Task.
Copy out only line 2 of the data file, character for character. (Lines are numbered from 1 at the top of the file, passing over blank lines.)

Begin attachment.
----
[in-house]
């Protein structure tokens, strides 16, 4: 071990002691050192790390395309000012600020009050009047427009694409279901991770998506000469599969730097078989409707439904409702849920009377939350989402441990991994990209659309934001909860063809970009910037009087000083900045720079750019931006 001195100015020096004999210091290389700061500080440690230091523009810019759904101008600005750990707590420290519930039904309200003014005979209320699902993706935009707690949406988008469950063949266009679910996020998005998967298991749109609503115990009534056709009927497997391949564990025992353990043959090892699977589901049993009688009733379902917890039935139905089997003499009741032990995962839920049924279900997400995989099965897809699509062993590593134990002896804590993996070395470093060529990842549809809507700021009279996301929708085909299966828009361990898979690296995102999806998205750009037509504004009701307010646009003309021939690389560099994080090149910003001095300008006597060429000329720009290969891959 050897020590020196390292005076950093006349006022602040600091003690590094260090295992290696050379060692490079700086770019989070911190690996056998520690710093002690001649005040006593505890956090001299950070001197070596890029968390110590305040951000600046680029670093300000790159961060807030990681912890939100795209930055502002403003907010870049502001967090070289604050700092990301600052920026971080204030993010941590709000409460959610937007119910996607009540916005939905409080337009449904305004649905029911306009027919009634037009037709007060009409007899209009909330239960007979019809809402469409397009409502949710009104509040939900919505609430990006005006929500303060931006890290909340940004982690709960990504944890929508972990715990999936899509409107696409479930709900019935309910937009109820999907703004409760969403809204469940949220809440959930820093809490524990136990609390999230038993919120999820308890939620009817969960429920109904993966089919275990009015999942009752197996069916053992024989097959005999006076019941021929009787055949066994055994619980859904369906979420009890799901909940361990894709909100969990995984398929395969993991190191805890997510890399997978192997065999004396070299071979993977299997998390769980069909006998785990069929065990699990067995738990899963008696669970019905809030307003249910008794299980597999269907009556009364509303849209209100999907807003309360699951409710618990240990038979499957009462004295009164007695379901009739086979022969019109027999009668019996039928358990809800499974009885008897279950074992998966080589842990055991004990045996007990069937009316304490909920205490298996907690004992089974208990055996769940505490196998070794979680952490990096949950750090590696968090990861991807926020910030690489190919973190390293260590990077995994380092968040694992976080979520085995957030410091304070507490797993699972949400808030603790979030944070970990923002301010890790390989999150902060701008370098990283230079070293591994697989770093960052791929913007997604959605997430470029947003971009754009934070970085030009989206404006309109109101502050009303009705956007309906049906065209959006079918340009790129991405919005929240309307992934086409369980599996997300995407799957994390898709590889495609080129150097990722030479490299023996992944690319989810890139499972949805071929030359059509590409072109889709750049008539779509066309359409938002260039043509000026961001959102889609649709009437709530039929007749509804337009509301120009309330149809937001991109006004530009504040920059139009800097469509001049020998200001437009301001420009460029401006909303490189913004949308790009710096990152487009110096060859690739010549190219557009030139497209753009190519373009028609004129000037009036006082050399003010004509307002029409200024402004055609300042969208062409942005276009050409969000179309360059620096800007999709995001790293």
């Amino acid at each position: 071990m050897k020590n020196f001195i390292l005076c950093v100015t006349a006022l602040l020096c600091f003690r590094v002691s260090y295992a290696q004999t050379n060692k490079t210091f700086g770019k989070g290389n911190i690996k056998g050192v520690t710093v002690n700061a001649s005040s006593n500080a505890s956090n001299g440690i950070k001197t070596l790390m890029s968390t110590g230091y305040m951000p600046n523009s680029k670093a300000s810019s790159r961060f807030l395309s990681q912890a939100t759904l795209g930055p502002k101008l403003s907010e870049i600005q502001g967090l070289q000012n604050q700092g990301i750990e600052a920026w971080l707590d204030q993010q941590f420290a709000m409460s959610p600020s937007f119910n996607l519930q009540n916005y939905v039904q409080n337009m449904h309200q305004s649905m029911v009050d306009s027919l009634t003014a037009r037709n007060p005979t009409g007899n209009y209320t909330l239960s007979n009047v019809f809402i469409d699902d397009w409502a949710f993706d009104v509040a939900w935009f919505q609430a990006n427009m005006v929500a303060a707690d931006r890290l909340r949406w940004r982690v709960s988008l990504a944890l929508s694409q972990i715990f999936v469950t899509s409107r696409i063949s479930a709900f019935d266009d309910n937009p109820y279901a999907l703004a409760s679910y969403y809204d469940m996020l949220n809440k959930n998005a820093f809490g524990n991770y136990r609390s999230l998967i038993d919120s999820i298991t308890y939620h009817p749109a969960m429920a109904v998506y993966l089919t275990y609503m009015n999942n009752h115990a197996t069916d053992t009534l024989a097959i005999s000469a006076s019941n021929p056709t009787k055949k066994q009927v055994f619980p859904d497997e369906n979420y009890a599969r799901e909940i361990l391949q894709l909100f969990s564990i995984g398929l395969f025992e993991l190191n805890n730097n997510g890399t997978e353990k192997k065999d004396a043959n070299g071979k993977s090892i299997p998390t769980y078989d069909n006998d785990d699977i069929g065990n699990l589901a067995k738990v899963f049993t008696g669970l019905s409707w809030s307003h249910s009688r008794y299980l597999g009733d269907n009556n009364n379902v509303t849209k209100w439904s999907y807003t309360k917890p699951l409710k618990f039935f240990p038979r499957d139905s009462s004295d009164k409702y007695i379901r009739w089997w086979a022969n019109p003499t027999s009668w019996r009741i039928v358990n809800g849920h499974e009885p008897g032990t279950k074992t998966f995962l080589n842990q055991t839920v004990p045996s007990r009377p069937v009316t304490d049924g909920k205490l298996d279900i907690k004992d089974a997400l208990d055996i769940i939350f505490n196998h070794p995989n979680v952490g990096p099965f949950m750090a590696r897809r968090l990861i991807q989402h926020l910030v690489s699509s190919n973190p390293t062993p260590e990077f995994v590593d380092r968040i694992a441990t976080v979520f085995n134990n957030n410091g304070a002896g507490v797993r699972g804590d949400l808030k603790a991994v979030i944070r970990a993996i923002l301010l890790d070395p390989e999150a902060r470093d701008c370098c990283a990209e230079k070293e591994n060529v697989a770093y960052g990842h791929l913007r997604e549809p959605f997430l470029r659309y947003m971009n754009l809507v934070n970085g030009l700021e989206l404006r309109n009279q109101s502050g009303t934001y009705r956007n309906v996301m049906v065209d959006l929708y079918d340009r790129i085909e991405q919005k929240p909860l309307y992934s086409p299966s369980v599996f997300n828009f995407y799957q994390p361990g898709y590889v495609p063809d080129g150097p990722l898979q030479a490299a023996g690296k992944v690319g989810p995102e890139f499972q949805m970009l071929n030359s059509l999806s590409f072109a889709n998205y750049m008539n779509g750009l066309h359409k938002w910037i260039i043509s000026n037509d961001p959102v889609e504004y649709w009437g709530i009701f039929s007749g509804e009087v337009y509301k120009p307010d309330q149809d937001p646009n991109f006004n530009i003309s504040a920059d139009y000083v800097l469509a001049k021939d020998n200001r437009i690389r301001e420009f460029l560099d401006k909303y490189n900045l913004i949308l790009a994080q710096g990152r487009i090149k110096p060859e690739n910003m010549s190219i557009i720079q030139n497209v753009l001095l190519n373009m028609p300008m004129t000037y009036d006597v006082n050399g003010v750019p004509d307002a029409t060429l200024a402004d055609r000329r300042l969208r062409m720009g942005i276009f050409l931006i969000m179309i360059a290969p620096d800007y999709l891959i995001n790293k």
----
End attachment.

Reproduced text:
């Protein structure tokens, strides 16, 4: 071990002691050192790390395309000012600020009050009047427009694409279901991770998506000469599969730097078989409707439904409702849920009377939350989402441990991994990209659309934001909860063809970009910037009087000083900045720079750019931006 001195100015020096004999210091290389700061500080440690230091523009810019759904101008600005750990707590420290519930039904309200003014005979209320699902993706935009707690949406988008469950063949266009679910996020998005998967298991749109609503115990009534056709009927497997391949564990025992353990043959090892699977589901049993009688009733379902917890039935139905089997003499009741032990995962839920049924279900997400995989099965897809699509062993590593134990002896804590993996070395470093060529990842549809809507700021009279996301929708085909299966828009361990898979690296995102999806998205750009037509504004009701307010646009003309021939690389560099994080090149910003001095300008006597060429000329720009290969891959 050897020590020196390292005076950093006349006022602040600091003690590094260090295992290696050379060692490079700086770019989070911190690996056998520690710093002690001649005040006593505890956090001299950070001197070596890029968390110590305040951000600046680029670093300000790159961060807030990681912890939100795209930055502002403003907010870049502001967090070289604050700092990301600052920026971080204030993010941590709000409460959610937007119910996607009540916005939905409080337009449904305004649905029911306009027919009634037009037709007060009409007899209009909330239960007979019809809402469409397009409502949710009104509040939900919505609430990006005006929500303060931006890290909340940004982690709960990504944890929508972990715990999936899509409107696409479930709900019935309910937009109820999907703004409760969403809204469940949220809440959930820093809490524990136990609390999230038993919120999820308890939620009817969960429920109904993966089919275990009015999942009752197996069916053992024989097959005999006076019941021929009787055949066994055994619980859904369906979420009890799901909940361990894709909100969990995984398929395969993991190191805890997510890399997978192997065999004396070299071979993977299997998390769980069909006998785990069929065990699990067995738990899963008696669970019905809030307003249910008794299980597999269907009556009364509303849209209100999907807003309360699951409710618990240990038979499957009462004295009164007695379901009739086979022969019109027999009668019996039928358990809800499974009885008897279950074992998966080589842990055991004990045996007990069937009316304490909920205490298996907690004992089974208990055996769940505490196998070794979680952490990096949950750090590696968090990861991807926020910030690489190919973190390293260590990077995994380092968040694992976080979520085995957030410091304070507490797993699972949400808030603790979030944070970990923002301010890790390989999150902060701008370098990283230079070293591994697989770093960052791929913007997604959605997430470029947003971009754009934070970085030009989206404006309109109101502050009303009705956007309906049906065209959006079918340009790129991405919005929240309307992934086409369980599996997300995407799957994390898709590889495609080129150097990722030479490299023996992944690319989810890139499972949805071929030359059509590409072109889709750049008539779509066309359409938002260039043509000026961001959102889609649709009437709530039929007749509804337009509301120009309330149809937001991109006004530009504040920059139009800097469509001049020998200001437009301001420009460029401006909303490189913004949308790009710096990152487009110096060859690739010549190219557009030139497209753009190519373009028609004129000037009036006082050399003010004509307002029409200024402004055609300042969208062409942005276009050409969000179309360059620096800007999709995001790293």